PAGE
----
The cause that refreshes

Has branded journalism come of age?

Long considered promotional by traditional journalists, branded journalism is gaining credence as consumers looking for news that reflects their personal interests.

The discipline scored a big victory last month when the New York Times covered the reinvention of Coca-Cola’s website as an online magazine. The site offers articles on entertainment and the environment as well as company-centric news and features on corporate social responsibility. While content comes with a point of view, Coke says it wants to serve as a credible source of information. As with any of these sites, the key for journalists and consumers alike will be full disclosure of those commercial and political relationships.

Given the greater credibility readers grant editorial over advertising, marketers have promoted branded journalism for years. Several agencies, such as VSA Partners in Chicago, not only provide the service for clients but coach others in best practices.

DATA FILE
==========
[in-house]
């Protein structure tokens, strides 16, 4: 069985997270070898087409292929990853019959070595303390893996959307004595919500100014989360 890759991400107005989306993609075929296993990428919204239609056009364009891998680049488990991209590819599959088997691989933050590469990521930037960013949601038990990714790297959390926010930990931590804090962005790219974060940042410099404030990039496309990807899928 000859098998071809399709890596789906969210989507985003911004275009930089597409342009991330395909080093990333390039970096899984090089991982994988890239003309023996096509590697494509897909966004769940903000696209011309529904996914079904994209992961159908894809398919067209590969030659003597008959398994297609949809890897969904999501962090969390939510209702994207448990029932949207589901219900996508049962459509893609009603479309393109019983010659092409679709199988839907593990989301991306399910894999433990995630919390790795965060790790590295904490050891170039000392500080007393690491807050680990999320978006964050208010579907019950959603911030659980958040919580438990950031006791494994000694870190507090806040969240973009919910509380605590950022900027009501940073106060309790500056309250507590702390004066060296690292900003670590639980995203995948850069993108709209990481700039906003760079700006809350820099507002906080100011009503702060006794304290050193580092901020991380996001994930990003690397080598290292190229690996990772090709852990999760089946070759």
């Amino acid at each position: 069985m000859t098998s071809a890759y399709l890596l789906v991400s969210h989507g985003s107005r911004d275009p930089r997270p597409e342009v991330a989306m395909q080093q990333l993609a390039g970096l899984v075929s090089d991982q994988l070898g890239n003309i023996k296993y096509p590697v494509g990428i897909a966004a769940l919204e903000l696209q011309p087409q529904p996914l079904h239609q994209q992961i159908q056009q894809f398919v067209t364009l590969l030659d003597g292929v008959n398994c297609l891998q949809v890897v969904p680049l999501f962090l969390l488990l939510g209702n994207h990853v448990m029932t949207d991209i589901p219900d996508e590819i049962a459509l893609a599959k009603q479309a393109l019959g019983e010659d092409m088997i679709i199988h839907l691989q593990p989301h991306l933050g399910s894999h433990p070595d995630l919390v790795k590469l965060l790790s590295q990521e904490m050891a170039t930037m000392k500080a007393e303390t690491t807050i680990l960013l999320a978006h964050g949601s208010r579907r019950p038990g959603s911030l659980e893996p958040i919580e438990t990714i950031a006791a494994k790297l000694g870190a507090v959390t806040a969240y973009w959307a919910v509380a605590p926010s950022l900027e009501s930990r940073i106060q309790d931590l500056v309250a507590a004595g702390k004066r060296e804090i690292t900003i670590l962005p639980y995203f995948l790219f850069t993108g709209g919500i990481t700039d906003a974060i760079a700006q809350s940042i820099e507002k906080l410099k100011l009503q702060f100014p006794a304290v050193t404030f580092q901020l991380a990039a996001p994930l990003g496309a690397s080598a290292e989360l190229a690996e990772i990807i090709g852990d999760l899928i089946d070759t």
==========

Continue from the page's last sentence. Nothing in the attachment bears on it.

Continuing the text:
I have long advocated for content marketing as a way to engage audiences in a compelling way, going back a decade to my first book, The Spirit of Swiftwater, a history of not only the corporation that has become Sanofi Pasteur but the vaccine pioneers who made it a success. I’ve continued working in that discipline for the past eight years as principal writer for Mack Trucks’ Bulldog magazine, one of the oldest corporate publications in the nation.

There are two things I like about corporate journalism. It allows us to reach the essence of all news by creating a story about the people who benefit from the brand, whether that’s a commercial of philanthropic interest. And when done properly, the discipline requires the transparency of traditional journalism, with its bedrock insistence on accuracy of fact and tone.

That doesn’t always fly with senior management but it’s something practitioners owe to readers. By meeting that mandate, we can help organizations tell their stories in ways that even journalists can accept.

For marketers, that’s refreshing news, indeed.